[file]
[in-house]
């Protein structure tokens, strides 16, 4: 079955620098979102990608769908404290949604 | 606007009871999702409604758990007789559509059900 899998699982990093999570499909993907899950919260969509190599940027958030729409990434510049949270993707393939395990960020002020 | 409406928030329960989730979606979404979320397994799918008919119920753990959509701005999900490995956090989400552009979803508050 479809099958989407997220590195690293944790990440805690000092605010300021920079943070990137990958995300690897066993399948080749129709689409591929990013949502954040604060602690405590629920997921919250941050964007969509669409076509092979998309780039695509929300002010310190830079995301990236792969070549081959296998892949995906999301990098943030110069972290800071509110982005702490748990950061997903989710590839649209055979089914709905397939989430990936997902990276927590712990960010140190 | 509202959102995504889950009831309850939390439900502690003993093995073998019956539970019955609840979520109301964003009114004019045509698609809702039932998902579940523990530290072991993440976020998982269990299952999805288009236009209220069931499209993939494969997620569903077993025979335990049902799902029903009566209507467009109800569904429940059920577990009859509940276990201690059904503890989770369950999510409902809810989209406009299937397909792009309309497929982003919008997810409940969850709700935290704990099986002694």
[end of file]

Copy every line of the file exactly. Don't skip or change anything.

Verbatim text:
[in-house]
């Protein structure tokens, strides 16, 4: 079955620098979102990608769908404290949604 | 606007009871999702409604758990007789559509059900 899998699982990093999570499909993907899950919260969509190599940027958030729409990434510049949270993707393939395990960020002020 | 409406928030329960989730979606979404979320397994799918008919119920753990959509701005999900490995956090989400552009979803508050 479809099958989407997220590195690293944790990440805690000092605010300021920079943070990137990958995300690897066993399948080749129709689409591929990013949502954040604060602690405590629920997921919250941050964007969509669409076509092979998309780039695509929300002010310190830079995301990236792969070549081959296998892949995906999301990098943030110069972290800071509110982005702490748990950061997903989710590839649209055979089914709905397939989430990936997902990276927590712990960010140190 | 509202959102995504889950009831309850939390439900502690003993093995073998019956539970019955609840979520109301964003009114004019045509698609809702039932998902579940523990530290072991993440976020998982269990299952999805288009236009209220069931499209993939494969997620569903077993025979335990049902799902029903009566209507467009109800569904429940059920577990009859509940276990201690059904503890989770369950999510409902809810989209406009299937397909792009309309497929982003919008997810409940969850709700935290704990099986002694």